Great Leap Forward 1958-1960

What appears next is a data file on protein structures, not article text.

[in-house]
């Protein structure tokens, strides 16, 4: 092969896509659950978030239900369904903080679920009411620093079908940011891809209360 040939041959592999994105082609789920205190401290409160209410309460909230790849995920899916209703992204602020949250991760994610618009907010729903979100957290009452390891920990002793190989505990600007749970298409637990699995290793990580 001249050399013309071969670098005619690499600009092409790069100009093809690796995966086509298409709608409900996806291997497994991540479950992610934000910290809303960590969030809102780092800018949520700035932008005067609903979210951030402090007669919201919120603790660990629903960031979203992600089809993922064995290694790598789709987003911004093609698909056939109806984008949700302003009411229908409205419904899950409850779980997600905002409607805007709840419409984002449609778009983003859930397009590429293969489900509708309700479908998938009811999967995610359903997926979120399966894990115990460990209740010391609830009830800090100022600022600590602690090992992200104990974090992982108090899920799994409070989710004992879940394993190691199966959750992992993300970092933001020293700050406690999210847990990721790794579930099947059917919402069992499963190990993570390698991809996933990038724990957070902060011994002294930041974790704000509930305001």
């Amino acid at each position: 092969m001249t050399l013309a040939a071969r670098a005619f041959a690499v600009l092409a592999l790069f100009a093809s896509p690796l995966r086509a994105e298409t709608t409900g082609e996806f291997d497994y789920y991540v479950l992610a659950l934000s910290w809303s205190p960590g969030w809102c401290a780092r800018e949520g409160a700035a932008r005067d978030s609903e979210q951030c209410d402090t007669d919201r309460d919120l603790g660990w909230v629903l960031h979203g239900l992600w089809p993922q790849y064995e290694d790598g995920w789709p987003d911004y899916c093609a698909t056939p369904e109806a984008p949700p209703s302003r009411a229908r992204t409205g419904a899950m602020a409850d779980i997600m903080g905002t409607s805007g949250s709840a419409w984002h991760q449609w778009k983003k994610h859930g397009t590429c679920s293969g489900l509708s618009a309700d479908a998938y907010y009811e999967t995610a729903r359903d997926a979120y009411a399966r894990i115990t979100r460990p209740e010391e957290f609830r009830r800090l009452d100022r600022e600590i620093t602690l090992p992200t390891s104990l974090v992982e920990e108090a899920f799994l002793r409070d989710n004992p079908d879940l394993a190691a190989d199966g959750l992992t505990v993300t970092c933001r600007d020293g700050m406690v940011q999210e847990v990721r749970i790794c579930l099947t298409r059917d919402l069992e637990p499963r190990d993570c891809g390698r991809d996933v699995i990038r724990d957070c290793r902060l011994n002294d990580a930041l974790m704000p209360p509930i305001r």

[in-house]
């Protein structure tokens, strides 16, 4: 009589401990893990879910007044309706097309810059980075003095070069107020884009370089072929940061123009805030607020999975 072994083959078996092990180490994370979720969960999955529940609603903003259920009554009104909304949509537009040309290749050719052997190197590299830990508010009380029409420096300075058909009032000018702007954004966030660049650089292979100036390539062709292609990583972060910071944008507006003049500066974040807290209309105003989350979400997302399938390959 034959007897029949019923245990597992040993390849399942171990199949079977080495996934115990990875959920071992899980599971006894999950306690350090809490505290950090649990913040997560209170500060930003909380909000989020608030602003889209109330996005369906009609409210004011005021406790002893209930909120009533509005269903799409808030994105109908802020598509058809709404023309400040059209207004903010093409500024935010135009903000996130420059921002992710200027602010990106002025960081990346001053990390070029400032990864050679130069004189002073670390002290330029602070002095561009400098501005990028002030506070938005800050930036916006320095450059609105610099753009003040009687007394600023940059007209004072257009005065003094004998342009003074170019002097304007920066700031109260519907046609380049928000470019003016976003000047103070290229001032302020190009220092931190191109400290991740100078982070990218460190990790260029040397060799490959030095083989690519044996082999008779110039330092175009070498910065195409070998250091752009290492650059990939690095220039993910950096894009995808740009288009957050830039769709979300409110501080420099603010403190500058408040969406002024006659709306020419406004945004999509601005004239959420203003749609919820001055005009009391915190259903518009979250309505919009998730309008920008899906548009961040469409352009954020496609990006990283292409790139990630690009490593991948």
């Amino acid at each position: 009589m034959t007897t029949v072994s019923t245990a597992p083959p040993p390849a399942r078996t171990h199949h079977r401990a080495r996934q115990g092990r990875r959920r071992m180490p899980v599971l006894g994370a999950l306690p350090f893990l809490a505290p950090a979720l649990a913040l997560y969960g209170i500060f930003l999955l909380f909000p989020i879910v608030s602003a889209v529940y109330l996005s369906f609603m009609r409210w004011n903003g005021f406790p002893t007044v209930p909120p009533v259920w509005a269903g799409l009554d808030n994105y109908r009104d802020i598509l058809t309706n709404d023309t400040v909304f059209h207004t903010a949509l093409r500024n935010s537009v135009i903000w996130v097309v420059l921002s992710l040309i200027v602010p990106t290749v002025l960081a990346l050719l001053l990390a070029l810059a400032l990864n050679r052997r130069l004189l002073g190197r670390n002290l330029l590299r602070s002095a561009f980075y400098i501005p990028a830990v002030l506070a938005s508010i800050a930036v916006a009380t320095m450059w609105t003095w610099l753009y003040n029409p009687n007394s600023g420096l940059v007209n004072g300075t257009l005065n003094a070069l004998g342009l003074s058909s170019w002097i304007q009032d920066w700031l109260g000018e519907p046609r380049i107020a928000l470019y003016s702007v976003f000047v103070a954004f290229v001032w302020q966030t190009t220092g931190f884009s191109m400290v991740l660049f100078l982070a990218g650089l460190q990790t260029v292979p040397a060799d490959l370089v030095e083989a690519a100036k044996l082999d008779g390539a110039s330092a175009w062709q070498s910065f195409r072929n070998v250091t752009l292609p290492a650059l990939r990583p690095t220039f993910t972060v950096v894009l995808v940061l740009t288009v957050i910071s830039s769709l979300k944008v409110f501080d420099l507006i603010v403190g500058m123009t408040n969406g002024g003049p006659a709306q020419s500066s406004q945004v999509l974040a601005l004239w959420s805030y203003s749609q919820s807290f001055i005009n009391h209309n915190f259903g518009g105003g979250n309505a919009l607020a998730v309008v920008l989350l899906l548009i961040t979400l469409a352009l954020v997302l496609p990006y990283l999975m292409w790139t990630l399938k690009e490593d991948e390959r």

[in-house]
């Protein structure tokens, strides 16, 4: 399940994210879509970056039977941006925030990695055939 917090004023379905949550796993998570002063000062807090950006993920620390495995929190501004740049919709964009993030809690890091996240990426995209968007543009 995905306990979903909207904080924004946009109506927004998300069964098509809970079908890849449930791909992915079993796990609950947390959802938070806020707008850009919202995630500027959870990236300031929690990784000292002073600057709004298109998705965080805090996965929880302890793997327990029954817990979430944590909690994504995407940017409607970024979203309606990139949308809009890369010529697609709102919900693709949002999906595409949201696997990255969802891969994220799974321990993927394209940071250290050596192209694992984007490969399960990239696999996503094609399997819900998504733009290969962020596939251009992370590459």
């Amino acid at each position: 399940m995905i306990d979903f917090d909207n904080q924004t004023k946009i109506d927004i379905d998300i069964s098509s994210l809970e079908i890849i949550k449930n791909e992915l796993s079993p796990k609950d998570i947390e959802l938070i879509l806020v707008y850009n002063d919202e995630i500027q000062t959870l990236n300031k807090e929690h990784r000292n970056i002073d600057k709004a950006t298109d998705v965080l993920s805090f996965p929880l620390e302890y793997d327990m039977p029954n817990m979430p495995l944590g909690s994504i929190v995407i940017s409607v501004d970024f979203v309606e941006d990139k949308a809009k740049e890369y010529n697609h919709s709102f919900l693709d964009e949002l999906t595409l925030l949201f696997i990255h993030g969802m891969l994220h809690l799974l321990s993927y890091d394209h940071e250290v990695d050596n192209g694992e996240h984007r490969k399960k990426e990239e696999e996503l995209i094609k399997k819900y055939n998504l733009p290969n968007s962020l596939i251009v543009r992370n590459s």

Responding to growing pressure to advance China technologically and economically, Mao Zedong advanced new initiatives to boost agricultural and manufacturing production. Because of China’s large population, in order to keep employing workers, industrial development would have to follow labor-intensive patterns, rather than relying strictly on labor-reducing technologies. Therefore, the earliest directives called for boosted food produce in order to feed the enormous working populations, who would need increased nourishment for increased labor. To meet this increased food need, agriculture was collectivized into large communes, of roughly 5,000 families in size. Each commune shared tools, land, and other resources to produce agricultural output in accordance with the high quotas placed by the state leadership. Another aspect of the Great Leap Forward was the increased demand for manufacturing and industrial output. Communes were equipped with backyard smelting furnaces, with which communes could collect and process scrap metal into steel or other manufacturing metal needs. However, the quality of this steel was often poor, and when it was used in building projects, flaws in the metal often led to structural collapses. Factory production was similarly poor: because of impossible quotas, production of construction and agricultural equipment was often rushed to the point of shoddy production. As a result, thousands of injuries occurred as farming equipment malfunctioned, as workers fell asleep at their jobs, and as the infrastructure of the country fell apart due to unprepared industrial output. The most overwhelming negative effect of the policy was the fact that all these initiatives actually reduced agricultural production, while only minimally increasing industrial output. The result: massive and widespread starvation, even though weather would have permitted good harvests, had the communes not been obsessed with mining scrap metal from the earth. With huge outcry from the population and enormous pressure, Mao eventually recalled the initiatives, citing his own failure and asking the population to examine themselves, as well. The failure also weakened his position in Chinese high politics. The long-lasting impact of the Great Leap Forward was the death of millions and the diminishing of Mao’s political prestige. Unfortunately, this led to his next political move: the Cultural Revolution, another period of chaos and terror that would grip the country for nearly a decade.